Horses naturally lose weight in the colder winter months as they need to burn additional calories to maintain general body warmth. Whilst topical in the winter months, unwanted weight loss can occur in horses at any of time of year.
The first step to addressing unwanted weight loss is to determine the cause. Regularly monitoring your horse’s weight, body condition score and muscle build up will help you recognise any problems quickly, allowing you to act immediately.
Assessing your horse’s weight
Body condition scoring (BCS) provides a simple, repeatable, and consistent way to monitor the amount of fat a horse is carrying. When you are assessing your horse’s weight and BCS it’s important to get hands on! Just looking can be misleading, especially in the winter when thick, woolly coats or rugs can hide weight loss. You can find out more about how to BCS here.
BCS will also help you to differentiate between muscle development and fat accumulation. This is important as loss of body fat should not be confused with loss of muscle mass. Knowing if the horse is losing body fat and or muscle mass can help to determine the cause and most suitable method to address the issue.
Causes for horse weight loss
As the video above demonstrates, there are may be several reasons for weight loss. Put simply, weight loss will occur when there is a negative energy balance; if your horse is using more energy than he is taking in, the horse will start to lose weight. To identify the cause of weight loss there are many aspects to consider:
Lifestage: older horses often have trouble holding condition. They may have difficulty chewing forage due to dental issues, and old age may compromise the efficiency of digestion.
Environmental effect: horses use calories to keep themselves warm and cool themselves down, so very harsh winters or very hot summers can exacerbate weight loss. Climate will also influence pasture quality and intake
Underlying health issues: some horses may be underweight due to health problems which may require veterinary attention. Parasites, dental issues, infectious disease, ulcers, and chronic pain must be ruled out as the cause of unwanted weight loss before making any changes to the diet. Some underlying medical conditions such as ulcers will require the support of a special dietary regime to help the horse gain weight and condition.
Feeding for weight gain
The most common reason for weight loss is simply that the calories being fed are not meeting your horse’s daily requirements. Several options can be considered to address a lack of calories in the diet.
Forage should account for the largest proportion of your horses’ diet and can safely be fed ad lib. Consider increasing the amount of hay/ haylage you offer or allowing 24-hour access to grazing. Forage is a source of calories and is necessary to ensure normal functioning of the digestive tract. If providing increased amounts of forage is not enough to promote weight gain, calories coming from concentrate feeds must be considered.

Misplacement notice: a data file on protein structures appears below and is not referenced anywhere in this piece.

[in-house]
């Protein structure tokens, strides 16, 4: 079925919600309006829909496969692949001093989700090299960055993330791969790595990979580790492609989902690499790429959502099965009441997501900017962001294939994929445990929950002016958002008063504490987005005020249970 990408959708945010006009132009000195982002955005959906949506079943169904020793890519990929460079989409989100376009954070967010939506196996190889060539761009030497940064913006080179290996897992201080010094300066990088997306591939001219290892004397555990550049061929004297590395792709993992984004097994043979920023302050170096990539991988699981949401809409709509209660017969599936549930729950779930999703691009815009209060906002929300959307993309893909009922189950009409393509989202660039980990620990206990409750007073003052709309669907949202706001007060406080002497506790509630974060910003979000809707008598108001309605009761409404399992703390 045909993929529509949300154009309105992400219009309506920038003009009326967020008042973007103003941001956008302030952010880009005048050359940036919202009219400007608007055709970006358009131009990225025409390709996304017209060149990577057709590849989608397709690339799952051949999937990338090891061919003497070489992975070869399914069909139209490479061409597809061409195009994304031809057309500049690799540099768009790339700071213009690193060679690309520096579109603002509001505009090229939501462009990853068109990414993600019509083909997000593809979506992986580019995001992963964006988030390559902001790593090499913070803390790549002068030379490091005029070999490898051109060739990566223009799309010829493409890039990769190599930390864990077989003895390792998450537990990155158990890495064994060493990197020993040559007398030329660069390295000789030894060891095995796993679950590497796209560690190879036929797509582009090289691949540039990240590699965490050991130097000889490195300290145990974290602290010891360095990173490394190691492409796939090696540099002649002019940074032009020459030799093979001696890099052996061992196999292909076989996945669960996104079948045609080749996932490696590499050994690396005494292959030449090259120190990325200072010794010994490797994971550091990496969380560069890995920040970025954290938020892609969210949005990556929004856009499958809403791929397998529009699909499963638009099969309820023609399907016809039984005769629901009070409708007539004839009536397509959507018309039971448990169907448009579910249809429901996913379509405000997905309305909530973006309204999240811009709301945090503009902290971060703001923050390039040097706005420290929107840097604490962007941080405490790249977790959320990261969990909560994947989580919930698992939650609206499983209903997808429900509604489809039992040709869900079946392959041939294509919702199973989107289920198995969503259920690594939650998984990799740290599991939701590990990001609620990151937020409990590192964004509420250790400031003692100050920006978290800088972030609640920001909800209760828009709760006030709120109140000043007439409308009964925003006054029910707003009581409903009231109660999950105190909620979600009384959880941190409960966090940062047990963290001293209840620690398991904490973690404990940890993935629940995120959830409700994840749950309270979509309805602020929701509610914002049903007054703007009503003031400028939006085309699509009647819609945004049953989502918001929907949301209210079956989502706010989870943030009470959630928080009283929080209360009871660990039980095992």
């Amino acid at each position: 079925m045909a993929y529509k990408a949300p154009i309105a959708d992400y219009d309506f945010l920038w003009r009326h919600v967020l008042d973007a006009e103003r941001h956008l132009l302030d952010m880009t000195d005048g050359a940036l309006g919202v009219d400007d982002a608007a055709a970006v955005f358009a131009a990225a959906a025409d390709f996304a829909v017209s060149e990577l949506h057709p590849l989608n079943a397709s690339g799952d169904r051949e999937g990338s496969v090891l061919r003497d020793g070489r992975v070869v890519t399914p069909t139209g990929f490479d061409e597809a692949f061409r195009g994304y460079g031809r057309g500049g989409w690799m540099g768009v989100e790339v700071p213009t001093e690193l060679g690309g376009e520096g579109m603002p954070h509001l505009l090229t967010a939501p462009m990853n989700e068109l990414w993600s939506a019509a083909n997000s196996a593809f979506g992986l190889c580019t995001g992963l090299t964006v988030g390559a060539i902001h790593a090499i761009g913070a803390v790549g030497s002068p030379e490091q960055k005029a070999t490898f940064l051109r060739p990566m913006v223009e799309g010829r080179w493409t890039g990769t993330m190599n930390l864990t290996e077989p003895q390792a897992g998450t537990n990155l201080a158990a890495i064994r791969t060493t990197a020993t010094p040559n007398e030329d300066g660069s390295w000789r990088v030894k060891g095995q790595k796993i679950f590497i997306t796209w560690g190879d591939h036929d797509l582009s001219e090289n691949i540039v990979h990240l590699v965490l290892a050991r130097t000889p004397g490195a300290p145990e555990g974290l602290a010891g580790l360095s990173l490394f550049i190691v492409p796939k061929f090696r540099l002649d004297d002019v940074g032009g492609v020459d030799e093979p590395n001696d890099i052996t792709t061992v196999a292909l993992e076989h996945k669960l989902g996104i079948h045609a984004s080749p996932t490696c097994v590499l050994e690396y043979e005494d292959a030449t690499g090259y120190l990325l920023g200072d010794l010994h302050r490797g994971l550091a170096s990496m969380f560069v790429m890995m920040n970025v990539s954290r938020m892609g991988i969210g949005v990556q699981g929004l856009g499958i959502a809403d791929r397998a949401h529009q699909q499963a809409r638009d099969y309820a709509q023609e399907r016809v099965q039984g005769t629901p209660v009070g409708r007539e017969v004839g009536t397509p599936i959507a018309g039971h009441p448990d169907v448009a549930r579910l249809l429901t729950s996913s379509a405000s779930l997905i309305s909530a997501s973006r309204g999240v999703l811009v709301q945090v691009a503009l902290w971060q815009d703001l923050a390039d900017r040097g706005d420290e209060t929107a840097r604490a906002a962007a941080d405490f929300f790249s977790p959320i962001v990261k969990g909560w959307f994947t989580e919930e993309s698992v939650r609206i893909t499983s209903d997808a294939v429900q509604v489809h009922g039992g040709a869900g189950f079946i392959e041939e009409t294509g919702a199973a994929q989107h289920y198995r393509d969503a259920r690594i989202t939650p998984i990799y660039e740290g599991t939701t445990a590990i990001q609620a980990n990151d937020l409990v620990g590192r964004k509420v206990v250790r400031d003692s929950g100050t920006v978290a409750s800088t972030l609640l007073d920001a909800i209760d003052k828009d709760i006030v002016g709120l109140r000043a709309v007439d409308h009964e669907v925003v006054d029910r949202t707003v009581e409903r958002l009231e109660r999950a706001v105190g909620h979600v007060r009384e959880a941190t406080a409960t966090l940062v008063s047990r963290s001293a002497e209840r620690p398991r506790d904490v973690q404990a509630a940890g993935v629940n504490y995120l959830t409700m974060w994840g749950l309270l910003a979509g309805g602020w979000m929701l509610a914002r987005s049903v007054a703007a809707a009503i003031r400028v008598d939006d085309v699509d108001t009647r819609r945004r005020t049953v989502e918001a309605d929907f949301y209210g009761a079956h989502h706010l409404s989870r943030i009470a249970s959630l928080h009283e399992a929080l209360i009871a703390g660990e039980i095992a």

The calorie density of the diet can be increased by feeding small, highly digestible feeds divided evenly throughout the day. Sometimes all it takes to counteract weight loss is to feed more. Increasing the amount of concentrates fed will increase total calorie intake.
Remember to feed little and often. In practice this means that the total amount of concentrates fed per day should be split up into several smaller meals. Keeping concentrates meals small will allow the horse to better digest and absorb nutrients and calories from each concentrate meal while helping to maintain digestive health.
If you are happy with the feed you are using but would just like to add more calories to the diet on a short-term basis, consider the addition of oil such as Foran Equines Kentucky Karron Oil. Choosing an oil rich in omega-3 fatty acids can also help to achieve good coat condition and benefit digestive health.
Alternatively, choose a feed specifically formulated to promote condition such as Connolly’s RED MILLS 14% Conditioning Mix. A high-calorie, barley-based muesli suitable for performance horses, which has been steam cooked to increase digestibility.
High cereal feeds may exacerbate ‘fizzy’ behaviour in horses that naturally have an excitable temperament, although the reasons for this are not fully understood. Nervous, excitable, or stressy horses can often ‘waste energy’ and as a result may lose weight.
To help these horses maintain optimal weight and promote an even temperament a feed that provides energy from fibre ingredient (e.g. sugar beet, soya bean hulls, alfalfa meal) and oil will be more suitable than a cereal-based ration. In these situations, Connolly’s RED MILLS Horse Care 10 Cubes, which are specifically formulated to contain lower levels of starch, are ideal.
How quickly will my horse put weight on?
Weight gain will not happen overnight; it takes time and will depend on how much weight the horse needs to gain. The National Requirements for Horses suggested that it takes 16-20 kg of weight gain to change a horse’s body condition score by 1 unit (based on a 500 kg horse; 1-9 scale).
Consequently, it will usually take at least 3-4 weeks before horse owners can see noticeable weight gain. It should be noted that severely emaciated horses will require specific dietary and veterinary support as they can suffer from an often fatal condition known as re-feeding syndrome.
If you have any questions on feeding your horse, get in touch with our team of expert nutritionists.